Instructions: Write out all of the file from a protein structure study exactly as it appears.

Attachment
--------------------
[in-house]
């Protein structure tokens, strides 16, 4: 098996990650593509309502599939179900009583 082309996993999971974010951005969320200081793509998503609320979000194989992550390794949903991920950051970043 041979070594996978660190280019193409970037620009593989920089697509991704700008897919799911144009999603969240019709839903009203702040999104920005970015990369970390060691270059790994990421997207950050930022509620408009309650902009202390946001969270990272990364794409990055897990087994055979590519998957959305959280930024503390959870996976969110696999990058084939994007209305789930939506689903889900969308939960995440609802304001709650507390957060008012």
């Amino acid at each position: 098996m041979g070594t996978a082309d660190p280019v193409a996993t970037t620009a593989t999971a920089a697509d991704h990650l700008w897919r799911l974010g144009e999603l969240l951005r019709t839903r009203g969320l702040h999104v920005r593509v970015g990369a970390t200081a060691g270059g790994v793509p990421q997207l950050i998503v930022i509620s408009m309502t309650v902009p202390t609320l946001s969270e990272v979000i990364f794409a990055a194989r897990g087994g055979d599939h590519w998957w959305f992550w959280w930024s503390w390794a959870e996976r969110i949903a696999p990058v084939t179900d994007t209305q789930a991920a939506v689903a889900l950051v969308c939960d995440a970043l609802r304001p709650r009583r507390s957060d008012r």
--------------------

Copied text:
[in-house]
């Protein structure tokens, strides 16, 4: 098996990650593509309502599939179900009583 082309996993999971974010951005969320200081793509998503609320979000194989992550390794949903991920950051970043 041979070594996978660190280019193409970037620009593989920089697509991704700008897919799911144009999603969240019709839903009203702040999104920005970015990369970390060691270059790994990421997207950050930022509620408009309650902009202390946001969270990272990364794409990055897990087994055979590519998957959305959280930024503390959870996976969110696999990058084939994007209305789930939506689903889900969308939960995440609802304001709650507390957060008012």
């Amino acid at each position: 098996m041979g070594t996978a082309d660190p280019v193409a996993t970037t620009a593989t999971a920089a697509d991704h990650l700008w897919r799911l974010g144009e999603l969240l951005r019709t839903r009203g969320l702040h999104v920005r593509v970015g990369a970390t200081a060691g270059g790994v793509p990421q997207l950050i998503v930022i509620s408009m309502t309650v902009p202390t609320l946001s969270e990272v979000i990364f794409a990055a194989r897990g087994g055979d599939h590519w998957w959305f992550w959280w930024s503390w390794a959870e996976r969110i949903a696999p990058v084939t179900d994007t209305q789930a991920a939506v689903a889900l950051v969308c939960d995440a970043l609802r304001p709650r009583r507390s957060d008012r």